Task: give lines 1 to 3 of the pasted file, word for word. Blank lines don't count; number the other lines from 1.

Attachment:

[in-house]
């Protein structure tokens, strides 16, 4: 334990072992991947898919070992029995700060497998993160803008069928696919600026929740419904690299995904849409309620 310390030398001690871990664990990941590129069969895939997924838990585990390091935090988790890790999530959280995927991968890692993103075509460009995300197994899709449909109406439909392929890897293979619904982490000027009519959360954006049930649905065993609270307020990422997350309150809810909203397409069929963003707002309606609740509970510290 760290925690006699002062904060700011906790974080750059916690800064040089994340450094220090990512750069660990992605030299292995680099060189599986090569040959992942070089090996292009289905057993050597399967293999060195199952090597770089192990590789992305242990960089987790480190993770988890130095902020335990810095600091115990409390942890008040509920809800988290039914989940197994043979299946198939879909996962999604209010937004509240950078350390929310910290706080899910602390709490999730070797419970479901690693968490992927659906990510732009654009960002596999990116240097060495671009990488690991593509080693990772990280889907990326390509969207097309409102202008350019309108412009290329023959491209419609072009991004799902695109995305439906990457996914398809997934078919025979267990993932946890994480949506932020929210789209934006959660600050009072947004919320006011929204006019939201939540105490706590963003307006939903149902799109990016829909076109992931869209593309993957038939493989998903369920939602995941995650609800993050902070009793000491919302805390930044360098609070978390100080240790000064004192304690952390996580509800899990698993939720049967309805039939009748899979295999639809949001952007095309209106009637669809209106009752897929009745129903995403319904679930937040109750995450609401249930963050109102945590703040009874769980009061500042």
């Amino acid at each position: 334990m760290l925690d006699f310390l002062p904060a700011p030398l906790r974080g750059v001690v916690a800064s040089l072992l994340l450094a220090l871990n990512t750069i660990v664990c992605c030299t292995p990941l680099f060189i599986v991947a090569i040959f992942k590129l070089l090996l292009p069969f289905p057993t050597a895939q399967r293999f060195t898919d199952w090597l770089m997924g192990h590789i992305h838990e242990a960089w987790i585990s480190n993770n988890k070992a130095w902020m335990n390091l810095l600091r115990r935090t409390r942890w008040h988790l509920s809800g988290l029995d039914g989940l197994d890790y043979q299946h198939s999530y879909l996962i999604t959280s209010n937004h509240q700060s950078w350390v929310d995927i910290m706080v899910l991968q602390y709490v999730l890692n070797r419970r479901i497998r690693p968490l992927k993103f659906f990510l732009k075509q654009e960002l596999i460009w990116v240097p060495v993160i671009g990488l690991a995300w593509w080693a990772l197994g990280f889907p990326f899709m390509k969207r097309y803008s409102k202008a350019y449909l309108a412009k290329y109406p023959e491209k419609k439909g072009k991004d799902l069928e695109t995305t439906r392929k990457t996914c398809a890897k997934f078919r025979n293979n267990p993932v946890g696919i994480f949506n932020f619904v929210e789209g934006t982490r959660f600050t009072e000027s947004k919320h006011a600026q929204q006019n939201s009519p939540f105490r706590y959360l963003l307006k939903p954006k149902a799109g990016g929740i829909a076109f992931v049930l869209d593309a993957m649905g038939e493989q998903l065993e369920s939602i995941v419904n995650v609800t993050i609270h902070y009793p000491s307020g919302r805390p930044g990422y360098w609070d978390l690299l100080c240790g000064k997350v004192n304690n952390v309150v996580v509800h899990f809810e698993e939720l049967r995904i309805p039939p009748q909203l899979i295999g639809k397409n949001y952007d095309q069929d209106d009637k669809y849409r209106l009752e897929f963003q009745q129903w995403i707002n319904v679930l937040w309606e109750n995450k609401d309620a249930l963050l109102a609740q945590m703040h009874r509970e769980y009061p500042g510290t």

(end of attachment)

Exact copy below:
[in-house]
């Protein structure tokens, strides 16, 4: 334990072992991947898919070992029995700060497998993160803008069928696919600026929740419904690299995904849409309620 310390030398001690871990664990990941590129069969895939997924838990585990390091935090988790890790999530959280995927991968890692993103075509460009995300197994899709449909109406439909392929890897293979619904982490000027009519959360954006049930649905065993609270307020990422997350309150809810909203397409069929963003707002309606609740509970510290 760290925690006699002062904060700011906790974080750059916690800064040089994340450094220090990512750069660990992605030299292995680099060189599986090569040959992942070089090996292009289905057993050597399967293999060195199952090597770089192990590789992305242990960089987790480190993770988890130095902020335990810095600091115990409390942890008040509920809800988290039914989940197994043979299946198939879909996962999604209010937004509240950078350390929310910290706080899910602390709490999730070797419970479901690693968490992927659906990510732009654009960002596999990116240097060495671009990488690991593509080693990772990280889907990326390509969207097309409102202008350019309108412009290329023959491209419609072009991004799902695109995305439906990457996914398809997934078919025979267990993932946890994480949506932020929210789209934006959660600050009072947004919320006011929204006019939201939540105490706590963003307006939903149902799109990016829909076109992931869209593309993957038939493989998903369920939602995941995650609800993050902070009793000491919302805390930044360098609070978390100080240790000064004192304690952390996580509800899990698993939720049967309805039939009748899979295999639809949001952007095309209106009637669809209106009752897929009745129903995403319904679930937040109750995450609401249930963050109102945590703040009874769980009061500042």
């Amino acid at each position: 334990m760290l925690d006699f310390l002062p904060a700011p030398l906790r974080g750059v001690v916690a800064s040089l072992l994340l450094a220090l871990n990512t750069i660990v664990c992605c030299t292995p990941l680099f060189i599986v991947a090569i040959f992942k590129l070089l090996l292009p069969f289905p057993t050597a895939q399967r293999f060195t898919d199952w090597l770089m997924g192990h590789i992305h838990e242990a960089w987790i585990s480190n993770n988890k070992a130095w902020m335990n390091l810095l600091r115990r935090t409390r942890w008040h988790l509920s809800g988290l029995d039914g989940l197994d890790y043979q299946h198939s999530y879909l996962i999604t959280s209010n937004h509240q700060s950078w350390v929310d995927i910290m706080v899910l991968q602390y709490v999730l890692n070797r419970r479901i497998r690693p968490l992927k993103f659906f990510l732009k075509q654009e960002l596999i460009w990116v240097p060495v993160i671009g990488l690991a995300w593509w080693a990772l197994g990280f889907p990326f899709m390509k969207r097309y803008s409102k202008a350019y449909l309108a412009k290329y109406p023959e491209k419609k439909g072009k991004d799902l069928e695109t995305t439906r392929k990457t996914c398809a890897k997934f078919r025979n293979n267990p993932v946890g696919i994480f949506n932020f619904v929210e789209g934006t982490r959660f600050t009072e000027s947004k919320h006011a600026q929204q006019n939201s009519p939540f105490r706590y959360l963003l307006k939903p954006k149902a799109g990016g929740i829909a076109f992931v049930l869209d593309a993957m649905g038939e493989q998903l065993e369920s939602i995941v419904n995650v609800t993050i609270h902070y009793p000491s307020g919302r805390p930044g990422y360098w609070d978390l690299l100080c240790g000064k997350v004192n304690n952390v309150v996580v509800h899990f809810e698993e939720l049967r995904i309805p039939p009748q909203l899979i295999g639809k397409n949001y952007d095309q069929d209106d009637k669809y849409r209106l009752e897929f963003q009745q129903w995403i707002n319904v679930l937040w309606e109750n995450k609401d309620a249930l963050l109102a609740q945590m703040h009874r509970e769980y009061p500042g510290t």